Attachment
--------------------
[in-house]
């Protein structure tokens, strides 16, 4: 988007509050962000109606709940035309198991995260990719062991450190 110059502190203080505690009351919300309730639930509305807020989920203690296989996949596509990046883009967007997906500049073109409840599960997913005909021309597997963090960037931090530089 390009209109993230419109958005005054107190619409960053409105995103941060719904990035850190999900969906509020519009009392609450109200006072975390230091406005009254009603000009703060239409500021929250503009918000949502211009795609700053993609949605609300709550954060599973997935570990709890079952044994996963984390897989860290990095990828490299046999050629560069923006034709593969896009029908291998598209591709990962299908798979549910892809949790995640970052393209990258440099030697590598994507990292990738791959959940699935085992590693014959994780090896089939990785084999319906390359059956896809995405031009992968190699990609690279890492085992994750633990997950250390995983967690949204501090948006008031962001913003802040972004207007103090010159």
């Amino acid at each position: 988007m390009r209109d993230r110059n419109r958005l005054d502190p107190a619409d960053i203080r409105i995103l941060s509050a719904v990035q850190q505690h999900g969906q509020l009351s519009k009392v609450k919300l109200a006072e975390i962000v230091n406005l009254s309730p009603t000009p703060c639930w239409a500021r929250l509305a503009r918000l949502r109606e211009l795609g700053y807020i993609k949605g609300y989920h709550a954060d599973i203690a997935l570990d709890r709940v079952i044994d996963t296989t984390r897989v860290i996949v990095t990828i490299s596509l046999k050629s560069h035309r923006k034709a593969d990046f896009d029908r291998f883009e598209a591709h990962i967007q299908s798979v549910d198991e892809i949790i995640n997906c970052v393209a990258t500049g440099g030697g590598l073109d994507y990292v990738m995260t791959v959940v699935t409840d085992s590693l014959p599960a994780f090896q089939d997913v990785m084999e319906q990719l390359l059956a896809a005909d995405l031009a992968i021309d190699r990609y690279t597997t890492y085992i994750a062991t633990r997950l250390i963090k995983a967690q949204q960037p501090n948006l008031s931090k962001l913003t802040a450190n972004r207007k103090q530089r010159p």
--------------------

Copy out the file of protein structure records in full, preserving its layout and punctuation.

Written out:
[in-house]
């Protein structure tokens, strides 16, 4: 988007509050962000109606709940035309198991995260990719062991450190 110059502190203080505690009351919300309730639930509305807020989920203690296989996949596509990046883009967007997906500049073109409840599960997913005909021309597997963090960037931090530089 390009209109993230419109958005005054107190619409960053409105995103941060719904990035850190999900969906509020519009009392609450109200006072975390230091406005009254009603000009703060239409500021929250503009918000949502211009795609700053993609949605609300709550954060599973997935570990709890079952044994996963984390897989860290990095990828490299046999050629560069923006034709593969896009029908291998598209591709990962299908798979549910892809949790995640970052393209990258440099030697590598994507990292990738791959959940699935085992590693014959994780090896089939990785084999319906390359059956896809995405031009992968190699990609690279890492085992994750633990997950250390995983967690949204501090948006008031962001913003802040972004207007103090010159």
């Amino acid at each position: 988007m390009r209109d993230r110059n419109r958005l005054d502190p107190a619409d960053i203080r409105i995103l941060s509050a719904v990035q850190q505690h999900g969906q509020l009351s519009k009392v609450k919300l109200a006072e975390i962000v230091n406005l009254s309730p009603t000009p703060c639930w239409a500021r929250l509305a503009r918000l949502r109606e211009l795609g700053y807020i993609k949605g609300y989920h709550a954060d599973i203690a997935l570990d709890r709940v079952i044994d996963t296989t984390r897989v860290i996949v990095t990828i490299s596509l046999k050629s560069h035309r923006k034709a593969d990046f896009d029908r291998f883009e598209a591709h990962i967007q299908s798979v549910d198991e892809i949790i995640n997906c970052v393209a990258t500049g440099g030697g590598l073109d994507y990292v990738m995260t791959v959940v699935t409840d085992s590693l014959p599960a994780f090896q089939d997913v990785m084999e319906q990719l390359l059956a896809a005909d995405l031009a992968i021309d190699r990609y690279t597997t890492y085992i994750a062991t633990r997950l250390i963090k995983a967690q949204q960037p501090n948006l008031s931090k962001l913003t802040a450190n972004r207007k103090q530089r010159p």